Stanmore Horticultural



Clivia Image
Foliage interest? flower interest?
Welcome to the enchanting world of Clivias.

Look further into our Clivia page to see how your customers will fall for these beautiful plants.

We supply wholesale customers with 1000's of tubes each year to grow on for sale. How many do we grow? We like them so much we tube up approximately 100,000 a year!

The image here shows just some of our broad leaf Chinese Daruma Clivias in flower for seed production.
Cycads Image
Demand for Cycas revoluta has consistently remained strong over the decades while some other garden plants have gained and then lost popularity. The new leaf flush of a large revoluta still inspires gardeners with its distinctly prehistoric look.

One problem facing propagation nurseries has been the sourcing of fresh revoluta seed. We remedied this by planting a number of mature male and female plants which are hand pollinated each flowering season to provide us with consistent quantities of fresh seed which are then germinated in controlled temperature hot rooms.
Miscellaneous Image
Here we list our various one offs and special interest plants.
Palms Image
Within the Family Arecaceae's 2600 or so species of flowering plants known as palms, we find some of the most recognisable plants in tropical and subtropical gardens. Ranging from full sun to full shade, there is a palm variety for most garden and indoor settings around the world.

Of some 206 genera, of which 9 are currently grown at Stanmore Horticultural, we have chosen two genera for volume production because of suitability, popularity and elegance for Eastern Australian climates and these are Chamaedorea and Rhapis.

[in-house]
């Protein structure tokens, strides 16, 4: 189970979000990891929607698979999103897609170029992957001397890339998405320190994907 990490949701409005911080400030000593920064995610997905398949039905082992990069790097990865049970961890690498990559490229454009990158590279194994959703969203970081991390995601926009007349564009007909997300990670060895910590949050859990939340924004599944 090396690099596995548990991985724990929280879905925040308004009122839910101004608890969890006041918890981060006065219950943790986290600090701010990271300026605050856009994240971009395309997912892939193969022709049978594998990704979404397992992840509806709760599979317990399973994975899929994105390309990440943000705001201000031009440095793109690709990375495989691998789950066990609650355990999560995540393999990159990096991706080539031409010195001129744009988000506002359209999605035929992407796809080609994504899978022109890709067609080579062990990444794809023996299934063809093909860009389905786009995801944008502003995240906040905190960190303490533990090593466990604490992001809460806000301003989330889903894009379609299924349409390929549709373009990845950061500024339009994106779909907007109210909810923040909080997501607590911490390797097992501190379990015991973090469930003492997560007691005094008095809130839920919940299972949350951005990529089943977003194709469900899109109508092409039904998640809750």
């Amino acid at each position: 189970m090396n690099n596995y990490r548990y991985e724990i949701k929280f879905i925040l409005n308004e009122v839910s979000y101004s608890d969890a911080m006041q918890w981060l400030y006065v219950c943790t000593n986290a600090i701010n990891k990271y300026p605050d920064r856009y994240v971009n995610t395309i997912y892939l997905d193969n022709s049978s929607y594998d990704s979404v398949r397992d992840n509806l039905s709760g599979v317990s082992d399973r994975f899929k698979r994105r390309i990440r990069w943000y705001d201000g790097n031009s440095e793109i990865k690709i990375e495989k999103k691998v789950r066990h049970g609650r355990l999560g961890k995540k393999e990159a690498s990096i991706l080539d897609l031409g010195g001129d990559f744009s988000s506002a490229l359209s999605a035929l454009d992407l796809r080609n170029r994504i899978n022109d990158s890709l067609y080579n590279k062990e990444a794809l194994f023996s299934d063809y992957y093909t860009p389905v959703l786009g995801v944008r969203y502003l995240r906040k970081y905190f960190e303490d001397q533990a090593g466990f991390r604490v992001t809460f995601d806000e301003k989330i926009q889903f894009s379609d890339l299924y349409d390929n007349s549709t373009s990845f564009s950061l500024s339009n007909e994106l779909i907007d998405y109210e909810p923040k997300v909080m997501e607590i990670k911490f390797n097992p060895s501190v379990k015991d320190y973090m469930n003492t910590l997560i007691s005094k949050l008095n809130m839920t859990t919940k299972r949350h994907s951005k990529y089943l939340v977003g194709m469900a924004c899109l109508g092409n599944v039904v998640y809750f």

An example of the Rhapis genera can be seen in this full sun image of Rhapis excelsa, a species also favoured for indoor landscapes commercially because of tolerance to low light and air conditioning, resistance to pests and diseases, ease of maintenance, and architectural appeal as indoor plantings.

Genus Chamaedorea is well known for species such as the Parlor Palm (Ch.elegans) and Bamboo Palms (Ch.seifrizii & Ch.microspadix). As with Genera Rhapis, Chamaedorea are also used by gardeners and indoor landscape businesses alike, to architecturally lift a garden or planter bed.

Other palm genus grown by Stanmore Horticultural include:
Ravanea (Majestic Palm)
Lytocaryum (Wedding Palm)
Phoenix (Dwarf Date),
Trachycarpus (Windmill Palm)
Carpentaria (Carpentaria Palm)
Dypsis (Triangle Palm)
Caryota (Fishtail Palm)
Ptychosperma (Solitaire Palm, Macarthur Palm)
Strelitzia Image
This dry climate, sun loving genus of evergreens originates from the African continent and has found favour in Australia for many landscape applications. From full sun areas in parks, gardens and streetscapes to commercial building garden surrounds. The plants are very hardy, easy to maintain and carry brightly coloured flowers for extended periods. New forms have appealing foliage interest and are nominated by landscape architects for commercial building projects for this reason.

The more common varieties are the orange and blue flowering S. reginae (including a sub-species with bright yellow flowers), and nicolai which flowers predominantly white and blue. Other species are S.caudata and S. juncea, the latter having long petioles and short spear like leaves.

These plants are also known by their more recognised common name of "Bird of Paradise", a name derived from their similarity with the colourful plumage of New Guinea forest birds.
Adenium obesum (Desert Rose) Image
From the Family Apocynaceae, Adenium obesum is a succulent flowering plant originating from the Sub Saharan areas from Mauritania and Senegal to Sudan and tropical and subtropical eastern and southern Africa as well as Arabia.

Sub species include:
obesum (Mauritania and Senegal to Sudan)
oleifolium (South Africa, Botswana)
socotranum (Socotra)
somalense (Eastern Africa)
swazicum (Swaziland, South Africa)

Characterised by its swollen basal caudex, the Desert Rose can grow to 3 meters after many years and is a prized garden living ornament.

Although classed as evergreen, the plants may drop leaves during spells of colder weather under 10 degrees Celsius. The plants can do quite well as house plants in temperate regions if placed in a sunny position indoors or on patios. They require very little water in Winter as moisture is stored in the swollen trunk.